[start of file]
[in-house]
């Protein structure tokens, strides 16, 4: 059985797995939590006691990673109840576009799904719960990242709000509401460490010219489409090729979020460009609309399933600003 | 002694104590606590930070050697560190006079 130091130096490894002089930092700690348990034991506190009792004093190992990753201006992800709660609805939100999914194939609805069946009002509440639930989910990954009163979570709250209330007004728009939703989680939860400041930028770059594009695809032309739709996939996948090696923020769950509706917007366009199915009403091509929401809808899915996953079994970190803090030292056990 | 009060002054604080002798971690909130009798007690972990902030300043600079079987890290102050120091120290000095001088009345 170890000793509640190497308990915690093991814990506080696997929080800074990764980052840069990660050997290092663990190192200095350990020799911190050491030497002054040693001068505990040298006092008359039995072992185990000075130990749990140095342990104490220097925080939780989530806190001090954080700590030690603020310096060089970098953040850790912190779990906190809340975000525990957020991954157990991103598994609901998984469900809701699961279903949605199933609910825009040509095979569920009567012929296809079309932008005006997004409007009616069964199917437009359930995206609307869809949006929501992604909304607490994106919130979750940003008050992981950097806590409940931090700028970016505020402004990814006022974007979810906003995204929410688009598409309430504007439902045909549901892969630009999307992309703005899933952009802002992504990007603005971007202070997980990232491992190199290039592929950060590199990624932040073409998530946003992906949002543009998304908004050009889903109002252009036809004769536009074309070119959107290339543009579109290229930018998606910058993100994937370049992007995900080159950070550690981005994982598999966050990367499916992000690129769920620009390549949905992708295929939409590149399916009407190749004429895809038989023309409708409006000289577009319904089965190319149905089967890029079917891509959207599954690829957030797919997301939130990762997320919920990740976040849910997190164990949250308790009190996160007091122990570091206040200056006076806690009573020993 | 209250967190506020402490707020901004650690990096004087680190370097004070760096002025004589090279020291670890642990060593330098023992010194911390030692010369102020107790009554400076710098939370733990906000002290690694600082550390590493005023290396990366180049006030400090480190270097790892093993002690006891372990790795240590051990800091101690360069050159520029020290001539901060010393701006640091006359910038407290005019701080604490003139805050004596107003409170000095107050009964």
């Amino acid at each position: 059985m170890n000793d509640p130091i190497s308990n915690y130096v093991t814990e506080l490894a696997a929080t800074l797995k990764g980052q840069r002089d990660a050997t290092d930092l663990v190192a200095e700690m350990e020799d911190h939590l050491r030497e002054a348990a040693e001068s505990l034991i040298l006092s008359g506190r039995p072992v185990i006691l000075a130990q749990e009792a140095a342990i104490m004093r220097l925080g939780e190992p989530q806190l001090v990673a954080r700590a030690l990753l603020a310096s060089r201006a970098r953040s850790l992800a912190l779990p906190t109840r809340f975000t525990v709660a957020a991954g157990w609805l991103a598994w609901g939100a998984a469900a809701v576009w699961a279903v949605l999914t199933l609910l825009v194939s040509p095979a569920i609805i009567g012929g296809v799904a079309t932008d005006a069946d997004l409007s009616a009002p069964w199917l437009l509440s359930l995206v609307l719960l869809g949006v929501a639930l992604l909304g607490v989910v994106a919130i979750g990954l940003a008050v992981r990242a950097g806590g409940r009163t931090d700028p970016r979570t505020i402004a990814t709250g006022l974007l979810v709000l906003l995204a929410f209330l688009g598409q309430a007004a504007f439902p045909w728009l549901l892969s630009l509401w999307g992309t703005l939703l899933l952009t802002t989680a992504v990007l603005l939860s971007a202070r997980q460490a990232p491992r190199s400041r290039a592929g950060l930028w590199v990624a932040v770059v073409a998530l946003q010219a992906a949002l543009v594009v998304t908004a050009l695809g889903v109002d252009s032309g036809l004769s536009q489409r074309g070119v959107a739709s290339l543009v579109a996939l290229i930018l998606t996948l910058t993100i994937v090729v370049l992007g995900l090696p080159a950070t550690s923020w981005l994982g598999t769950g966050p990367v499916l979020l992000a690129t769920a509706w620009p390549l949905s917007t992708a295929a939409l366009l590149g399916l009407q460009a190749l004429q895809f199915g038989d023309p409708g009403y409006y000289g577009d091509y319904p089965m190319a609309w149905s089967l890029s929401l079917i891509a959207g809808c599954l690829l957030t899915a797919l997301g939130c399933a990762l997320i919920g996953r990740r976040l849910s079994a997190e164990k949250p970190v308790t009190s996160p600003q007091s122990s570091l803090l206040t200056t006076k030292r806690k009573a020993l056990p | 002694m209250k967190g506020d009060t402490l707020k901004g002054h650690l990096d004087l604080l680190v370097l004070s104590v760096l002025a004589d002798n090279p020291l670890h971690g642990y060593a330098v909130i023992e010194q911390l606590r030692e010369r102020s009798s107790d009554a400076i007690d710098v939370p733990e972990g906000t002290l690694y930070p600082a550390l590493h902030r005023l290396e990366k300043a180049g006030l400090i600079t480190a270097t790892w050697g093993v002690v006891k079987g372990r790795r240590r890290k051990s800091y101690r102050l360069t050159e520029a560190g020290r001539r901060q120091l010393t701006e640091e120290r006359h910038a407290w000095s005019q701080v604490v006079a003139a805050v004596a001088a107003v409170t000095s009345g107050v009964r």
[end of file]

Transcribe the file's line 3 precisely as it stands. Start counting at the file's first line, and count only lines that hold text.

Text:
């Amino acid at each position: 059985m170890n000793d509640p130091i190497s308990n915690y130096v093991t814990e506080l490894a696997a929080t800074l797995k990764g980052q840069r002089d990660a050997t290092d930092l663990v190192a200095e700690m350990e020799d911190h939590l050491r030497e002054a348990a040693e001068s505990l034991i040298l006092s008359g506190r039995p072992v185990i006691l000075a130990q749990e009792a140095a342990i104490m004093r220097l925080g939780e190992p989530q806190l001090v990673a954080r700590a030690l990753l603020a310096s060089r201006a970098r953040s850790l992800a912190l779990p906190t109840r809340f975000t525990v709660a957020a991954g157990w609805l991103a598994w609901g939100a998984a469900a809701v576009w699961a279903v949605l999914t199933l609910l825009v194939s040509p095979a569920i609805i009567g012929g296809v799904a079309t932008d005006a069946d997004l409007s009616a009002p069964w199917l437009l509440s359930l995206v609307l719960l869809g949006v929501a639930l992604l909304g607490v989910v994106a919130i979750g990954l940003a008050v992981r990242a950097g806590g409940r009163t931090d700028p970016r979570t505020i402004a990814t709250g006022l974007l979810v709000l906003l995204a929410f209330l688009g598409q309430a007004a504007f439902p045909w728009l549901l892969s630009l509401w999307g992309t703005l939703l899933l952009t802002t989680a992504v990007l603005l939860s971007a202070r997980q460490a990232p491992r190199s400041r290039a592929g950060l930028w590199v990624a932040v770059v073409a998530l946003q010219a992906a949002l543009v594009v998304t908004a050009l695809g889903v109002d252009s032309g036809l004769s536009q489409r074309g070119v959107a739709s290339l543009v579109a996939l290229i930018l998606t996948l910058t993100i994937v090729v370049l992007g995900l090696p080159a950070t550690s923020w981005l994982g598999t769950g966050p990367v499916l979020l992000a690129t769920a509706w620009p390549l949905s917007t992708a295929a939409l366009l590149g399916l009407q460009a190749l004429q895809f199915g038989d023309p409708g009403y409006y000289g577009d091509y319904p089965m190319a609309w149905s089967l890029s929401l079917i891509a959207g809808c599954l690829l957030t899915a797919l997301g939130c399933a990762l997320i919920g996953r990740r976040l849910s079994a997190e164990k949250p970190v308790t009190s996160p600003q007091s122990s570091l803090l206040t200056t006076k030292r806690k009573a020993l056990p | 002694m209250k967190g506020d009060t402490l707020k901004g002054h650690l990096d004087l604080l680190v370097l004070s104590v760096l002025a004589d002798n090279p020291l670890h971690g642990y060593a330098v909130i023992e010194q911390l606590r030692e010369r102020s009798s107790d009554a400076i007690d710098v939370p733990e972990g906000t002290l690694y930070p600082a550390l590493h902030r005023l290396e990366k300043a180049g006030l400090i600079t480190a270097t790892w050697g093993v002690v006891k079987g372990r790795r240590r890290k051990s800091y101690r102050l360069t050159e520029a560190g020290r001539r901060q120091l010393t701006e640091e120290r006359h910038a407290w000095s005019q701080v604490v006079a003139a805050v004596a001088a107003v409170t000095s009345g107050v009964r």